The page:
- The Washington Times - Thursday, March 24, 2005

Staffing and management failures at St. Elizabeths Hospital in Southeast have led to the deaths of several patients and overcrowded and unsanitary living conditions for others, according to a group appointed to oversee the city-run facility.

University Legal Services Inc., a federally designated protection agency that advocates for people with disabilities in the District, on Monday filed a federal lawsuit against the District, depicting widespread problems at the psychiatric hospital.

“Patients routinely complain that staff treat them like babies or, worse yet, animals,” the complaint filed in U.S. District Court reads.

An attorney for University Legal Services said yesterday the complaint was filed because D.C. officials have failed to fix the problems and have refused to turn over death and incident reports, daily census data and other information the group needs to monitor the hospital at 2700 Martin Luther King Jr. Avenue SE.

“We have 24-hour, seven-day access to the hospital, so we spend a lot of time there and we’ve been disturbed for quite a while,” attorney Mary Nell Clark said.

Officials at the D.C. Department of Mental Health declined to comment on the lawsuit yesterday and referred questions to the D.C. Office of the Attorney General.

Traci Hughes, a spokeswoman for D.C. Attorney General Robert J. Spagnoletti, said yesterday city attorneys are reviewing the complaint. “It’s still very much in the preliminary stages of litigation,” she said.

The lawsuit seeks a federal injunction requiring “safe and habitable conditions of care” at the hospital.

According to the group, failing conditions at the approximately 460-patient psychiatric hospital have contributed to several deaths there since 2003.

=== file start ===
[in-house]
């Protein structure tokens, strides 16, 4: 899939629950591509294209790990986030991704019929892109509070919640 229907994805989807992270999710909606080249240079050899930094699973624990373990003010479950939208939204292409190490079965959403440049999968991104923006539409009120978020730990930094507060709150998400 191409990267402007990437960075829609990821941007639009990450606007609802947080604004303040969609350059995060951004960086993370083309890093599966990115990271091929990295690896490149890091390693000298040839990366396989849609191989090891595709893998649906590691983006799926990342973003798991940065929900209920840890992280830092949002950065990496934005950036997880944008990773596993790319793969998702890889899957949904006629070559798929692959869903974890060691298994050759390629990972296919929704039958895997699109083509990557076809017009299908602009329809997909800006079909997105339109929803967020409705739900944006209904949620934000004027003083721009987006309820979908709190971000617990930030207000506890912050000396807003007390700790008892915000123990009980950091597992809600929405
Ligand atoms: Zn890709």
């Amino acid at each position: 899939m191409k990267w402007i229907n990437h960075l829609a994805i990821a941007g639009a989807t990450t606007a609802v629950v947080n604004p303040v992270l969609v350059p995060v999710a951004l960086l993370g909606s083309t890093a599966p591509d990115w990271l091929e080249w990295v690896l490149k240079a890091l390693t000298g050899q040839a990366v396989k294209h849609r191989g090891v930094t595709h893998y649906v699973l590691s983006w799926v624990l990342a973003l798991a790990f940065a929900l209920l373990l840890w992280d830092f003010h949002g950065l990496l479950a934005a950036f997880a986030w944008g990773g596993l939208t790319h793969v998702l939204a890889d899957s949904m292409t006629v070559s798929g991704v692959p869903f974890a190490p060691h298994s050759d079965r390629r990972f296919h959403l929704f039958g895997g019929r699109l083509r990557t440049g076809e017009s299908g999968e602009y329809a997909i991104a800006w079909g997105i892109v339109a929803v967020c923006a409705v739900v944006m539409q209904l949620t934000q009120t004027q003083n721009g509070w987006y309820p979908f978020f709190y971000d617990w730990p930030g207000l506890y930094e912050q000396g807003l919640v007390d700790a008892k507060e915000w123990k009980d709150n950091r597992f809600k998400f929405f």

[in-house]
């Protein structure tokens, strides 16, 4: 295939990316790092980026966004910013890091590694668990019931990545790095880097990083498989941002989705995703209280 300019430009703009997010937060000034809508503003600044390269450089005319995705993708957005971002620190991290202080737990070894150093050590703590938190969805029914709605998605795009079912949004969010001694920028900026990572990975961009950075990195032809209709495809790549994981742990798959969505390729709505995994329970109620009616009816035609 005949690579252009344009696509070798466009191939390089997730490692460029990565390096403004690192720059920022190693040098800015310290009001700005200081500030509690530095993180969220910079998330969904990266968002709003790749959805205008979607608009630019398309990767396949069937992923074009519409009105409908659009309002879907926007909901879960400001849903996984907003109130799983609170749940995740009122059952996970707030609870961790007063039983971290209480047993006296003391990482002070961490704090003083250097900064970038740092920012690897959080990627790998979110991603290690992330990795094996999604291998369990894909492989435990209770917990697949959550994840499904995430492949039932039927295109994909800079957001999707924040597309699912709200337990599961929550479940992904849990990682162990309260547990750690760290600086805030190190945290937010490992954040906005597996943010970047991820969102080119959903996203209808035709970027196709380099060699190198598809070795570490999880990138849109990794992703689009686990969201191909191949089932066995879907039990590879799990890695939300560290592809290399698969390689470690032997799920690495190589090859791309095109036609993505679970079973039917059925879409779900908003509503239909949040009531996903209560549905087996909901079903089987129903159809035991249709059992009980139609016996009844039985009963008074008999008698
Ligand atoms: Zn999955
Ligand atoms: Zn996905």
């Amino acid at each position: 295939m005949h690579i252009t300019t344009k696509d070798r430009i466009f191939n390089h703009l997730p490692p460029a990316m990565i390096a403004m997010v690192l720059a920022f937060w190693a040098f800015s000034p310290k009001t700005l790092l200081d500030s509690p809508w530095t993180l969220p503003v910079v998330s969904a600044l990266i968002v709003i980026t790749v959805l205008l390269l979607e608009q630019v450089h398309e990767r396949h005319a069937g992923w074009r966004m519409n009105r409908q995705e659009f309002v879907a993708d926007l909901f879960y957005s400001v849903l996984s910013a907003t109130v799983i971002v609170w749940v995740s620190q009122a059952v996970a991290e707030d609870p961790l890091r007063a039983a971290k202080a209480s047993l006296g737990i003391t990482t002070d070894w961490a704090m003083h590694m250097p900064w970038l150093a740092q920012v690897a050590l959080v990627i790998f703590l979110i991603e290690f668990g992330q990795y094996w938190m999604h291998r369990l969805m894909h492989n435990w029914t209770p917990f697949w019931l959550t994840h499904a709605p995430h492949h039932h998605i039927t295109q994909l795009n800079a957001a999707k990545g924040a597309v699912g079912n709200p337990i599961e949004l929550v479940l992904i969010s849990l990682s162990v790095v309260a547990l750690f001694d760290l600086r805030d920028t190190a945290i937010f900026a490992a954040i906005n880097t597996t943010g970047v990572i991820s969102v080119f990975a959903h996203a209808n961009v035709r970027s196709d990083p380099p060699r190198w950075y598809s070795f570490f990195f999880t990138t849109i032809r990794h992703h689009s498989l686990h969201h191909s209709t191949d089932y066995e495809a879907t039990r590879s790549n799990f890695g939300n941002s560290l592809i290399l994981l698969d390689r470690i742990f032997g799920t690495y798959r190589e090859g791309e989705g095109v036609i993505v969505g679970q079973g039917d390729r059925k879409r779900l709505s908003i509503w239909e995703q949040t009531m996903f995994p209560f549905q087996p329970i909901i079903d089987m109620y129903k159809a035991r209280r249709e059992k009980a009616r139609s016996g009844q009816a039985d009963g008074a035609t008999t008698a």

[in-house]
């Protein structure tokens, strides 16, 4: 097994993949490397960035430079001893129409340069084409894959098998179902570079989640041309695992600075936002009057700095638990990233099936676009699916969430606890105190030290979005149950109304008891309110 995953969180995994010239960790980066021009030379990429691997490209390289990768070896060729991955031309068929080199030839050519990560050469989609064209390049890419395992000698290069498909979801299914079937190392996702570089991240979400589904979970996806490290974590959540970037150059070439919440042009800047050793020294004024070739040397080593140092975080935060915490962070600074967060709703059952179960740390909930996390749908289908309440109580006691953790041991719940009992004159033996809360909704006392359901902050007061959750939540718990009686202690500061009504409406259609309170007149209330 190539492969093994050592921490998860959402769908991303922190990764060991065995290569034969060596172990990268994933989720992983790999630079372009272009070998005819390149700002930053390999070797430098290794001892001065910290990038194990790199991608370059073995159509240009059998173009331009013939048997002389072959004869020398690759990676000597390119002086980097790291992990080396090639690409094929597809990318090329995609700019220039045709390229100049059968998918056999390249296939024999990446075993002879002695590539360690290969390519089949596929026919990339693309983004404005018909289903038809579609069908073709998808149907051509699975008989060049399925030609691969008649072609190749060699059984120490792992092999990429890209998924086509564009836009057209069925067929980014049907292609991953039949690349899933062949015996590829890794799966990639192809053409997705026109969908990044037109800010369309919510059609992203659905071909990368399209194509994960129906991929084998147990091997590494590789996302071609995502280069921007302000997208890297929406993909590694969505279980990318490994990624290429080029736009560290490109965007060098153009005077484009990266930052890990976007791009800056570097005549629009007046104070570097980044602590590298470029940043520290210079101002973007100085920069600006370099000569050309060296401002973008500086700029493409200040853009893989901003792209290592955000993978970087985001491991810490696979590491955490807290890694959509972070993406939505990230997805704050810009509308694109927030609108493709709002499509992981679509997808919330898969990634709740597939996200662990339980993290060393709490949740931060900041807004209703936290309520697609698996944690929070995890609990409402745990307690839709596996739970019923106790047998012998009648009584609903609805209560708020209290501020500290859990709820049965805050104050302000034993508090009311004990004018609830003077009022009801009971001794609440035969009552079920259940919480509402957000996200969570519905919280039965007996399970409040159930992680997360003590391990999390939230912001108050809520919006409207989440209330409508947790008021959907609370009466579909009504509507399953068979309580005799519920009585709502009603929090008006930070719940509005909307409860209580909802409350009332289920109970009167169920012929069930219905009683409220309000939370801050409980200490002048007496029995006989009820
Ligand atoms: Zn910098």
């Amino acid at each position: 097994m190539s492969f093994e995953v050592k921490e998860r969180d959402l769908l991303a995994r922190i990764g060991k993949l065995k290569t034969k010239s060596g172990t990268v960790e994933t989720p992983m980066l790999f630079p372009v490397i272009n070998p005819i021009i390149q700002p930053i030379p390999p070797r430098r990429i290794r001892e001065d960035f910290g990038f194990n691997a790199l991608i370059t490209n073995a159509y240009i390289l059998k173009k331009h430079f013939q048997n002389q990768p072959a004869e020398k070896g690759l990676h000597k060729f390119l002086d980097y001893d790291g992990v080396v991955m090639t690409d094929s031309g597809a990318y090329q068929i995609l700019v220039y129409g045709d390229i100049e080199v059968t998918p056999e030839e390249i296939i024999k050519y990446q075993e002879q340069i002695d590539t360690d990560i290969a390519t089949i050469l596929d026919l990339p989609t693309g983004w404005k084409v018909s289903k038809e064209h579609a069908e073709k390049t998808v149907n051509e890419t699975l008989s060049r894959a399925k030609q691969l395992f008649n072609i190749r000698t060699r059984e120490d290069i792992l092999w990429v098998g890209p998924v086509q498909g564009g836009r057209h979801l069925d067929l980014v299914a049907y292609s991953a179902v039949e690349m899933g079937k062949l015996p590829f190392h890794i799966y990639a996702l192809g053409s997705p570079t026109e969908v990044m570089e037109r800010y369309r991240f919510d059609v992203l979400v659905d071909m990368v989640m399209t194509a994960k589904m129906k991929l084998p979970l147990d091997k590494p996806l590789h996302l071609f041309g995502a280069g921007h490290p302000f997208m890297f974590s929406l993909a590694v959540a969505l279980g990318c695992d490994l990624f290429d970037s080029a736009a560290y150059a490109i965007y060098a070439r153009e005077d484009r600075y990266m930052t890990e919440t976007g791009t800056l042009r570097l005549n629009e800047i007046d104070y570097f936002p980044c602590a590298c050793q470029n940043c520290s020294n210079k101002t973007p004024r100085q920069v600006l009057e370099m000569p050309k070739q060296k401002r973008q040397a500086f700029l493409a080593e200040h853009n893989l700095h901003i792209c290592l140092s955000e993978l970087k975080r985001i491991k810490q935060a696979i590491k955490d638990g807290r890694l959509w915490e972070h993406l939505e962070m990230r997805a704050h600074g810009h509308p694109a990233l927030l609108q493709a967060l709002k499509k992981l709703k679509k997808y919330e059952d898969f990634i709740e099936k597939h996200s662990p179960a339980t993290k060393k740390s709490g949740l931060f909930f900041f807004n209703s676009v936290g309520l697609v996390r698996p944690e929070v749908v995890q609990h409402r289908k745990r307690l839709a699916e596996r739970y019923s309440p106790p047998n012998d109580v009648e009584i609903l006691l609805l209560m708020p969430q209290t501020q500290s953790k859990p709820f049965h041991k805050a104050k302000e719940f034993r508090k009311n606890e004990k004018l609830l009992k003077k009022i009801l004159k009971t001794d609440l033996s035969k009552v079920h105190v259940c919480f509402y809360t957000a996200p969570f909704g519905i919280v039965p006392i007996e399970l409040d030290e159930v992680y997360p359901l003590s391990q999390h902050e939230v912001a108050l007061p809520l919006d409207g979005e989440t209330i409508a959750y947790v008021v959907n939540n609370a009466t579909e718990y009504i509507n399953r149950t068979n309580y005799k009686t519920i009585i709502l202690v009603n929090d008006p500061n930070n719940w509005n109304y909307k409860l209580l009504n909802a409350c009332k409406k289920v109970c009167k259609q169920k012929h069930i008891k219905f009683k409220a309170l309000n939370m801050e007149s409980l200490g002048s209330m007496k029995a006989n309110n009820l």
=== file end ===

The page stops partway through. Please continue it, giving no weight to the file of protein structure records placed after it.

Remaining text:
In April 2004, one patient stomped on another patient’s head and face while a nurse was unable to stop the attack, according to the group’s complaint. The victim suffered internal bleeding and fell into a coma, the complaint reads.

That same month, an elderly female patient attacked and killed another female patient in an unsupervised section of the hospital ward, the group said in the complaint.

In February 2003, the group said, St. Elizabeths discontinued physical therapy for one patient despite a doctor’s order to continue the treatment. The patient later died from pulmonary embolism, most likely as a result of blood clots from a lack of physical activity, the complaint indicates.

The group said another patient died under similar circumstances last spring.

Other patients have been kept in restraints or isolation for weeks at a time, the complaint reads. Hospital staff “inappropriately rely on physical restraints” and chemicals to control patients, the group said in its complaint.

St. Elizabeths also has severe infrastructure problems, according to the group.

Rats and mice are common, furniture is infested with bugs and elevators frequently break down during use, the complaint reads.

The hospital has failing heat and cooling systems, and a recent sewer-pipe problem was described in the complaint as “overwhelming both patients and staff with the smell of human waste.”

Staffing levels also are of concern. A lack of nurses and aides has resulted in “unsafe and inadequate conditions of care for patients” and severely overworked employees, the group said.

“Consequently, the staff are exhausted, sometimes even falling asleep while on duty,” the complaint reads.

The issue of staffing levels at St. Elizabeths came up during a recent D.C. Council Committee on Health hearing.

“Without more nurses, the delivery of care to consumers will be hindered and the likelihood of patient death will increase,” said Edward J. Smith, an attorney for the D.C. Nurses Association, who testified at the March 9 hearing.

The group’s complaint comes as the District is working on plans to build a new hospital to replace St. Elizabeths.

Earlier this month, city officials moved ahead on the first of eight contracts to build a new hospital. Forney Enterprises Inc. won a $2.3 million contract for the construction of early road and utilities work.

Martha B. Knisley, director of the D.C. Department of Mental Health, acknowledged during the March 9 hearing that the aging facility has posed difficulties.

She said her department is “working closely with St. Elizabeths to assure the hospital continues to make performance improvements in the face of the challenges presented by the physical plant.”

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